As well as publishing a set of frequently asked questions, Marriott has supplied a multi-language call centre number for concerned customers to call in. I rang the call centre and my call was answered almost straight away. With a possible 500 million records impacted, that is a huge amount of potential calls. If customers are unable to get through to the call centre, this could lead to a second negative news story about concerned and angry callers not being able to get through to get information. To prevent this from happening, you have to put as much information on the website as possible, to try and limit the number of calls. Lesson four is, as a result of the tight timetable for informing customers, you do not have time to try and find an available call centre, sign a contract with them, produce scripts, get suitable numbers and make your customers aware of the helpline. This has to be prepared in advance and has to be relevant to the geography, numbers and languages of your customers.

The website which provides information on the breach has been set up by Kroll and has a Kroll web address: https://answers.kroll.com/. If you look at both the Starwood and Marriott websites, there is no mention of the breach at all. The advantage of using the Kroll website is that customers are not reminded about the data breach every time they book a hotel. A second reason for the information not being on their main websites, could also be that the Marriott and Starwood websites were not easily configured to meet the requirements of a data breach. The downside is that in big data breaches, fraudsters and others trying to make an InfoSec point will set up fake sites which are very close to the name of the answers site. Fraudsters will use these sites to try and persuade people to put in their data, which they can use for their own purposes. Lesson five is that you should have a dark site ready to go within your existing website, using your own URL, which you can use to provide information to those impacted by the breach. Best practice says you should not use a third-party provider website.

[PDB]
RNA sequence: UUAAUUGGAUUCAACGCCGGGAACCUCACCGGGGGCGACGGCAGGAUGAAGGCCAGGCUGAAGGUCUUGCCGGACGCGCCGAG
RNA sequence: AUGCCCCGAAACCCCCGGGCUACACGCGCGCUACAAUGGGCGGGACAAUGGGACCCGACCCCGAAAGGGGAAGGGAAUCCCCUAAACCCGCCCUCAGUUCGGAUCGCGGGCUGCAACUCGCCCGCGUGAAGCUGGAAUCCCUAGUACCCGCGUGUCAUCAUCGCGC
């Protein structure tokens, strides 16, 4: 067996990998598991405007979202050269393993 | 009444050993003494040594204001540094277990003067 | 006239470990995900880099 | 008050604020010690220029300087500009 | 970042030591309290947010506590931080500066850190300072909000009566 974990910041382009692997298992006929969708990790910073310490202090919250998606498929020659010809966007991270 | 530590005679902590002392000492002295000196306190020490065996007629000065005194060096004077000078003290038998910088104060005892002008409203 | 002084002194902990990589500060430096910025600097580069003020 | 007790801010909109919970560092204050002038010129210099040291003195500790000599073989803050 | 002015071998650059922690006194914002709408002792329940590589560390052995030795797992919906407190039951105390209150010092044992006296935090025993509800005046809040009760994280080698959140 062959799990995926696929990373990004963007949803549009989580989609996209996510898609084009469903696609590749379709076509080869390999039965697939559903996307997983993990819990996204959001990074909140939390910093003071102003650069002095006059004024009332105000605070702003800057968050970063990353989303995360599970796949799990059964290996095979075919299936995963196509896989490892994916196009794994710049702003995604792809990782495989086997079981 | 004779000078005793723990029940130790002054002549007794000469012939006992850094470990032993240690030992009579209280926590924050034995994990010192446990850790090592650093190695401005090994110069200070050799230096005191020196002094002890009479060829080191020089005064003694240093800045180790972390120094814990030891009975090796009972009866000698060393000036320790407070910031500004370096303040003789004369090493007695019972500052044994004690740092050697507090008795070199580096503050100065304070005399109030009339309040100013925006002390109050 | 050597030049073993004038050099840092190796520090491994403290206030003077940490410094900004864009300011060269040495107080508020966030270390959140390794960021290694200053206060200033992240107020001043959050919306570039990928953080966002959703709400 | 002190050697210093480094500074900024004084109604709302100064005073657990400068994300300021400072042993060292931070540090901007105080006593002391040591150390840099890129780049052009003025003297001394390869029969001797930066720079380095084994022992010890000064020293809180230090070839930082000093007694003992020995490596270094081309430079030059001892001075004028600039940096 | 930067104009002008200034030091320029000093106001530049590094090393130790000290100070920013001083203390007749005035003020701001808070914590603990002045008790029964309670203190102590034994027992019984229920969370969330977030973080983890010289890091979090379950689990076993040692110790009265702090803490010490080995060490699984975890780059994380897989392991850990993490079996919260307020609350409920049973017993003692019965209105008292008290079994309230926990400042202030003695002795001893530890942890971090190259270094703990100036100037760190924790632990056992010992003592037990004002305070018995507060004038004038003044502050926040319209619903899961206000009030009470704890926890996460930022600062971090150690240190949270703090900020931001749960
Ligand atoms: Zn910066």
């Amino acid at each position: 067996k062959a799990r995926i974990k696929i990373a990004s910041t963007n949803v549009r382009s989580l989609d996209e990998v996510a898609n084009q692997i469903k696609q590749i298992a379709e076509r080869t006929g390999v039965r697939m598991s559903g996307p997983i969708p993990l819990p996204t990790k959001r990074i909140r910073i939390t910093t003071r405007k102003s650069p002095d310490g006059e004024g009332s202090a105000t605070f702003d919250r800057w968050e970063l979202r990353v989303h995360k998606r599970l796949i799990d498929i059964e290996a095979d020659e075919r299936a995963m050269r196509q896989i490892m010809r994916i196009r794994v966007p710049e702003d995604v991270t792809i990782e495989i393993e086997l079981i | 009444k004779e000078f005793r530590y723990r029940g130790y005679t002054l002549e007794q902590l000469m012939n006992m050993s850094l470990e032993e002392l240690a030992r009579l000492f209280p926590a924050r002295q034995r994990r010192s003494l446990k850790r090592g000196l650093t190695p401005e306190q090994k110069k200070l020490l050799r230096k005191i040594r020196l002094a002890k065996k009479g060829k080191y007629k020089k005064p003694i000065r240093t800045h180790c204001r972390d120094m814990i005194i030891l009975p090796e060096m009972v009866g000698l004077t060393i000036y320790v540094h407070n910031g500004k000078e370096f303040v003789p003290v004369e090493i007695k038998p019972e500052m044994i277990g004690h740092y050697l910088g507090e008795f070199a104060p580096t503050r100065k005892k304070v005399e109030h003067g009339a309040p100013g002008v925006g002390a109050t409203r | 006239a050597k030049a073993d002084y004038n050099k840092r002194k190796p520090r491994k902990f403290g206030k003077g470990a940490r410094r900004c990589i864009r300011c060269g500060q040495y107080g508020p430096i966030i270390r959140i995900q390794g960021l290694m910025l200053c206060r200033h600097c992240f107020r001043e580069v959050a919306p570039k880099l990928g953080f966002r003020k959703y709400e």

Marriott are sending out millions of emails to customers to inform them of the breach and the compromise of their data. The issue is that the emails don’t look like they have come from Marriott and there is little to show that they are legitimate and the domain they have come from is real. They can also be easily spoofed. The use of emails for notification has to be thought through, to ensure that the sending out of emails don’t exacerbate the situation further. Lesson six is that if you are going to use emails to inform stakeholders of a breach, make sure this is thought through. Ensure you have thought about whether you have an email address for every customer, how many emails you might have to send out, what engine you are going to do this with, what domain you are going to use and what precautions you need to put in place to make sure that your emails are seen as legitimate, and fraudsters don’t send spoofed emails to harvest data.

The last lesson is that it is the main brand which suffers the loss of reputation in a hack, even if the hack was confined to the systems of one brand. Marriott is mentioned much more often than Starwood.

As I have written in earlier bulletins on cyber, the response to incidents is too important to be left to the techies. They have a very important role to play, but managing communications is a key part of the response. There are a number of lessons from the Marriott experience and there is a lot of work which you should do now to prepare your organisation for a possible data breach in the future.